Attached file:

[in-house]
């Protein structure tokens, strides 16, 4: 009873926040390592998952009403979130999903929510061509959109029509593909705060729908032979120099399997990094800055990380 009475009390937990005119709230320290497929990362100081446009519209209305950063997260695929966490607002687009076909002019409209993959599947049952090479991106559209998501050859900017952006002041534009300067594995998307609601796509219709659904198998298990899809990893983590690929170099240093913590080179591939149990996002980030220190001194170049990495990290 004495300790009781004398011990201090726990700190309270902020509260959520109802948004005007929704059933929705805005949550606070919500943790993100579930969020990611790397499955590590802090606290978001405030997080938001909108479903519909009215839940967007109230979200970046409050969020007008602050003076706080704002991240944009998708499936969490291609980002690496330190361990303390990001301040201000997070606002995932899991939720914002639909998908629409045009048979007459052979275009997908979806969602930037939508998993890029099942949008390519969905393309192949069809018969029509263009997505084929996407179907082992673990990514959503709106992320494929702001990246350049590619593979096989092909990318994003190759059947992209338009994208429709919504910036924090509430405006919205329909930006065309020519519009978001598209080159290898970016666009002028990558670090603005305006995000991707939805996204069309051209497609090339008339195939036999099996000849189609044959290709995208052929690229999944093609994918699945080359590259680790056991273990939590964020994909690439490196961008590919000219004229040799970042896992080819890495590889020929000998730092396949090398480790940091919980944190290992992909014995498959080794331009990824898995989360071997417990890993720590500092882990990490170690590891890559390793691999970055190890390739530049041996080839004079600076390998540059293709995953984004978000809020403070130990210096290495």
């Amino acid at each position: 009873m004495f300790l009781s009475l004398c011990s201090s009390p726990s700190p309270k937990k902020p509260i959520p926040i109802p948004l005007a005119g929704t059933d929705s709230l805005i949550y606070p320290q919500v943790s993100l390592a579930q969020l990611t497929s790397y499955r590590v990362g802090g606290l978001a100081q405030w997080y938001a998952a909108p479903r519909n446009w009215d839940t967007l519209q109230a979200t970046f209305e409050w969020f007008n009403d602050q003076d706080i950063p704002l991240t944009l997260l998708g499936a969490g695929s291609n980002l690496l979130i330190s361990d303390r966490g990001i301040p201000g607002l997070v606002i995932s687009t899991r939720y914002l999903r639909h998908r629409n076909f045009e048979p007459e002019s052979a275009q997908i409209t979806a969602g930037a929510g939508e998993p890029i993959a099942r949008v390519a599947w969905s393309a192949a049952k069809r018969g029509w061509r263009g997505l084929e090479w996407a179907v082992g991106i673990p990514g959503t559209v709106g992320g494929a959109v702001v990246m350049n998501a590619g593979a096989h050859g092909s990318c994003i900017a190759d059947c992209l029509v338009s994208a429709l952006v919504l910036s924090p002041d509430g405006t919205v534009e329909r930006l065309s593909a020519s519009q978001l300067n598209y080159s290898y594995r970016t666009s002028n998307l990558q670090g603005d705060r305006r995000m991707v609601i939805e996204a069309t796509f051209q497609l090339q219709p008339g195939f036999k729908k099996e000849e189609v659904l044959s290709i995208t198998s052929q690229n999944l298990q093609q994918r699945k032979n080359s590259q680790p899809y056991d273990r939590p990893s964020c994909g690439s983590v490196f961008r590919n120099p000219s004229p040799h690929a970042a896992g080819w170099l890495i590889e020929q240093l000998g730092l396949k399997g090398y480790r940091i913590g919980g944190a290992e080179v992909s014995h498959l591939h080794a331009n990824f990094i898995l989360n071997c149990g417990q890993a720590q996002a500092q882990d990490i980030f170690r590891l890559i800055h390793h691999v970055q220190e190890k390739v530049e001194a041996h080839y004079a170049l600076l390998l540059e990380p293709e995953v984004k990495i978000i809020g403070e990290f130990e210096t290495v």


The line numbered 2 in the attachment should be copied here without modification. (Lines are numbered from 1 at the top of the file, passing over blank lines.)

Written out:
């Protein structure tokens, strides 16, 4: 009873926040390592998952009403979130999903929510061509959109029509593909705060729908032979120099399997990094800055990380 009475009390937990005119709230320290497929990362100081446009519209209305950063997260695929966490607002687009076909002019409209993959599947049952090479991106559209998501050859900017952006002041534009300067594995998307609601796509219709659904198998298990899809990893983590690929170099240093913590080179591939149990996002980030220190001194170049990495990290 004495300790009781004398011990201090726990700190309270902020509260959520109802948004005007929704059933929705805005949550606070919500943790993100579930969020990611790397499955590590802090606290978001405030997080938001909108479903519909009215839940967007109230979200970046409050969020007008602050003076706080704002991240944009998708499936969490291609980002690496330190361990303390990001301040201000997070606002995932899991939720914002639909998908629409045009048979007459052979275009997908979806969602930037939508998993890029099942949008390519969905393309192949069809018969029509263009997505084929996407179907082992673990990514959503709106992320494929702001990246350049590619593979096989092909990318994003190759059947992209338009994208429709919504910036924090509430405006919205329909930006065309020519519009978001598209080159290898970016666009002028990558670090603005305006995000991707939805996204069309051209497609090339008339195939036999099996000849189609044959290709995208052929690229999944093609994918699945080359590259680790056991273990939590964020994909690439490196961008590919000219004229040799970042896992080819890495590889020929000998730092396949090398480790940091919980944190290992992909014995498959080794331009990824898995989360071997417990890993720590500092882990990490170690590891890559390793691999970055190890390739530049041996080839004079600076390998540059293709995953984004978000809020403070130990210096290495």